“It’s been neglected. I would hope that the bridge does receive monument status, because we might have memories of landmarks after they’re gone, but why not save them instead?”

El Sereno Soto Street Bridge

Historian Charlie Fisher (left) and Jorge Garcia of the El Sereno Historical Society | Nathan Solis

El Sereno Soto Street Bridge

Under the bridge | Nathan Solis

Nathan Solis is a Highland Park resident who writes about and photographs the L.A. music scene. You can find more of Solis stories, reviews and photos at Smashed Chair.



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12 comments

  1. I have walked, ridden a bike, and driven under, on top, and around this bridge and I really, really, hate it and all that it stands for. It is setup now as a disgusting mini-freeway that allows San Marino commuters to abuse our lungs, endager our lives, and leave us poorer for their pleasure.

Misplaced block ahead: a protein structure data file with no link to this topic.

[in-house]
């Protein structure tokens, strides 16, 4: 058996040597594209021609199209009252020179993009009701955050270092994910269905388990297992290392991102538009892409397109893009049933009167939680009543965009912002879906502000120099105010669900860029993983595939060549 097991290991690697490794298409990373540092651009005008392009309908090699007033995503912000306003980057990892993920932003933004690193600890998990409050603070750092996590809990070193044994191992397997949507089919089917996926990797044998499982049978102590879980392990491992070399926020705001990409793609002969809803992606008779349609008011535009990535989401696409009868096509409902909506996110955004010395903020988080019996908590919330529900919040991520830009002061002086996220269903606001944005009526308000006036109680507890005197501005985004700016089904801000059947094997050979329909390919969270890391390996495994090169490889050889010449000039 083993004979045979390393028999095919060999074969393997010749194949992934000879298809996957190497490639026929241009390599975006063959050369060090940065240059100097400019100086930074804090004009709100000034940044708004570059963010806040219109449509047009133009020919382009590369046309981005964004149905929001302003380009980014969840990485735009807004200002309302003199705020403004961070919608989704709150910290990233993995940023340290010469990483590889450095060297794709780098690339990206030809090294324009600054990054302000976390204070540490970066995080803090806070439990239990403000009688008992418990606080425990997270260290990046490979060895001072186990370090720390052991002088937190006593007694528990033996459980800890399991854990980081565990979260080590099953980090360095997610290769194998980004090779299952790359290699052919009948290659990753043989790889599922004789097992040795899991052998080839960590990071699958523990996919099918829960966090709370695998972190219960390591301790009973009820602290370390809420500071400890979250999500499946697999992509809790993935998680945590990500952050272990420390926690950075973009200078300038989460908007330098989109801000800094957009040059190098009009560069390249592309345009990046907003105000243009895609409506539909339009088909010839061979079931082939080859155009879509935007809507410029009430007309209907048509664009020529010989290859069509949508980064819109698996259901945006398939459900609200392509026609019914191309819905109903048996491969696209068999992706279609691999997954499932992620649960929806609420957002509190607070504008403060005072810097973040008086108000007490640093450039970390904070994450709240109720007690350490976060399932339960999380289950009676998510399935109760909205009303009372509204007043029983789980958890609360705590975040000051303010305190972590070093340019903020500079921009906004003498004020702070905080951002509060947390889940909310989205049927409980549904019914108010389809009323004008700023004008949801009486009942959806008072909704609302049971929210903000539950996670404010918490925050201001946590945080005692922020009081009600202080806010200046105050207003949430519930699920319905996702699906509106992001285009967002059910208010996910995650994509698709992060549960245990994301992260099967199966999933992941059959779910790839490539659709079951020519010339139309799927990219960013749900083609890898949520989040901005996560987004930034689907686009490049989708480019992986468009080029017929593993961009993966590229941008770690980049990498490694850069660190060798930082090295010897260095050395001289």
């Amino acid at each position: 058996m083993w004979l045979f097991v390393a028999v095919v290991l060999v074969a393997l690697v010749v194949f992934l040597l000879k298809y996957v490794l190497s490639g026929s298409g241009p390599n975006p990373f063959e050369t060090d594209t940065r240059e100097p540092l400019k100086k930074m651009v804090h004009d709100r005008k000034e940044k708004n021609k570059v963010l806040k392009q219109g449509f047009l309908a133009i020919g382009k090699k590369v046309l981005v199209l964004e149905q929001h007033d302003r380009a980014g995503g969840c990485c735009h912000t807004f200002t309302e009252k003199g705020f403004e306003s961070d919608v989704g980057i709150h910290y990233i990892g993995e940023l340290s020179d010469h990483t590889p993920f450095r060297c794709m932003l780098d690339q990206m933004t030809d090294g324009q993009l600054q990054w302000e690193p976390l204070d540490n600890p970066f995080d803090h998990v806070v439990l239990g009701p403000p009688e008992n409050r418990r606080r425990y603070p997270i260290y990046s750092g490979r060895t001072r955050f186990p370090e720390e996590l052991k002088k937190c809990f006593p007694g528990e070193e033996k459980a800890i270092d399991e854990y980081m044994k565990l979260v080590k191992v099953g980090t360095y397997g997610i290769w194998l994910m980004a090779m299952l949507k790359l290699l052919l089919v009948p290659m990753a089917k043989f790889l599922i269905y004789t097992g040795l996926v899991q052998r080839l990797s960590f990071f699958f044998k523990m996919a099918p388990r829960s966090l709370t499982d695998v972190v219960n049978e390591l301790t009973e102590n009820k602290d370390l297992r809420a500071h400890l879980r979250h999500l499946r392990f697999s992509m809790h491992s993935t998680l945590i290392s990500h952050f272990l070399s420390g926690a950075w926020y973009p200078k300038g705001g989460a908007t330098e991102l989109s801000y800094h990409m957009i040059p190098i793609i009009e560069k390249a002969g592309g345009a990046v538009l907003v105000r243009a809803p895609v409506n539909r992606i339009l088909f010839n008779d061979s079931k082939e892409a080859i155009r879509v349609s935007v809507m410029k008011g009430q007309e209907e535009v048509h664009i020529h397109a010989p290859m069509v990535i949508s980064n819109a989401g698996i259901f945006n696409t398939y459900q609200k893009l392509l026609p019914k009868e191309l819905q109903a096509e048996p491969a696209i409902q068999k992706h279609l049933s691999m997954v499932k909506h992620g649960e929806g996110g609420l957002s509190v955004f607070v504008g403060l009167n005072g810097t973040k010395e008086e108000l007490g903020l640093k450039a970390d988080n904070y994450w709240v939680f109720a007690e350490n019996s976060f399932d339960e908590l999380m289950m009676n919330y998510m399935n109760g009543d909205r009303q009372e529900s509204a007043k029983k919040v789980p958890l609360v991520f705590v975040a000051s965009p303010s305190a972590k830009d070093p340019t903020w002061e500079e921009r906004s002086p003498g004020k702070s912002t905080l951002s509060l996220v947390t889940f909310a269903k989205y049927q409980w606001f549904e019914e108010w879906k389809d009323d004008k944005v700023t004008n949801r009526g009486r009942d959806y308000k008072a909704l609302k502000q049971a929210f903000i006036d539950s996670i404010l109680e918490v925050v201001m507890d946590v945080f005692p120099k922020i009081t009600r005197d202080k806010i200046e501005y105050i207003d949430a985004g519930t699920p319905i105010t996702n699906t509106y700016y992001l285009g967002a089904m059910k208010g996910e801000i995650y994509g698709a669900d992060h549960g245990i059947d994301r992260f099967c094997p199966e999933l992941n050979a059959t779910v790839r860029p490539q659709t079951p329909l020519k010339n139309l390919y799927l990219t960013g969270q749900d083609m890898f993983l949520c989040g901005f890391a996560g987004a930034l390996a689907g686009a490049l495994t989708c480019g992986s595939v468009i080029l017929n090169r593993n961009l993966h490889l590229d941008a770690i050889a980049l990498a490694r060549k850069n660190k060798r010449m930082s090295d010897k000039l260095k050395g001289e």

Sadly, what is going to replace it is some b.s. engineering plate design (pg. Who Cares in the Manual of Engineers are Retards Uniformly Designing Shitty Spaces).

    There will even be a “bike lane” so we can all ride alongside 45mph traffic as the city ingeniously has us doing on Huntington Drive.

    I hope that the people designing the new bridge and the people who want to save the old one touch fingers and explode in a flash of white light leaving only a thin powdery dust, smelling of bird dung, disc brake powder, and diesel fumes. Oh wait, maybe they already have since the whole area smells like that now.

    These historical preservationists should be forced to walk their kids home from preschool under or on top of this bridge and tell their kid why it is worth saving in this configuration. Jerks.

    “We used to steal each others coats and give ‘em back as Christmas gifts … and that’s the way we liked it!”, I can hear them saying.

  2. Classy as always, Bray-Ali.

  3. El Sereno Resident